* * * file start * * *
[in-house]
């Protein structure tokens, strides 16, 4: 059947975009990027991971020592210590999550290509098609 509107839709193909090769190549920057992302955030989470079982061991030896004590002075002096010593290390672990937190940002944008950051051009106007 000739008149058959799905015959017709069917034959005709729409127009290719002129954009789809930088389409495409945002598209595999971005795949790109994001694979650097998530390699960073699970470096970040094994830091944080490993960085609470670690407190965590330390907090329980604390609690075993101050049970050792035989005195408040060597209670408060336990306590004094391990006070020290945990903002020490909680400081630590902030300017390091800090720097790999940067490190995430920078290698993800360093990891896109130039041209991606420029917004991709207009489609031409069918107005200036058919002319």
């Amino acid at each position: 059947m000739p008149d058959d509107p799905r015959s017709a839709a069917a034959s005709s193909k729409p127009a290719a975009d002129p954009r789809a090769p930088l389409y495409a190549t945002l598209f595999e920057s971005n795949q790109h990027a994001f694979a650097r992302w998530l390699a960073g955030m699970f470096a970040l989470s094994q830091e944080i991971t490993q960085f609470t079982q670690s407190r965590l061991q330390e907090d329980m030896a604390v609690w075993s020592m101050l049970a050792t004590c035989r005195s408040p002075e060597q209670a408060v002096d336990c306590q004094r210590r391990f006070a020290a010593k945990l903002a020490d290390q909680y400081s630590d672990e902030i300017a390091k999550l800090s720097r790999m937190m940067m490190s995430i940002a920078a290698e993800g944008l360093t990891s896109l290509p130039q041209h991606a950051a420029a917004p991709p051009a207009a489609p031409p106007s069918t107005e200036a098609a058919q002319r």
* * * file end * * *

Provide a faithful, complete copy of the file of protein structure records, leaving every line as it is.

[in-house]
């Protein structure tokens, strides 16, 4: 059947975009990027991971020592210590999550290509098609 509107839709193909090769190549920057992302955030989470079982061991030896004590002075002096010593290390672990937190940002944008950051051009106007 000739008149058959799905015959017709069917034959005709729409127009290719002129954009789809930088389409495409945002598209595999971005795949790109994001694979650097998530390699960073699970470096970040094994830091944080490993960085609470670690407190965590330390907090329980604390609690075993101050049970050792035989005195408040060597209670408060336990306590004094391990006070020290945990903002020490909680400081630590902030300017390091800090720097790999940067490190995430920078290698993800360093990891896109130039041209991606420029917004991709207009489609031409069918107005200036058919002319």
């Amino acid at each position: 059947m000739p008149d058959d509107p799905r015959s017709a839709a069917a034959s005709s193909k729409p127009a290719a975009d002129p954009r789809a090769p930088l389409y495409a190549t945002l598209f595999e920057s971005n795949q790109h990027a994001f694979a650097r992302w998530l390699a960073g955030m699970f470096a970040l989470s094994q830091e944080i991971t490993q960085f609470t079982q670690s407190r965590l061991q330390e907090d329980m030896a604390v609690w075993s020592m101050l049970a050792t004590c035989r005195s408040p002075e060597q209670a408060v002096d336990c306590q004094r210590r391990f006070a020290a010593k945990l903002a020490d290390q909680y400081s630590d672990e902030i300017a390091k999550l800090s720097r790999m937190m940067m490190s995430i940002a920078a290698e993800g944008l360093t990891s896109l290509p130039q041209h991606a950051a420029a917004p991709p051009a207009a489609p031409p106007s069918t107005e200036a098609a058919q002319r």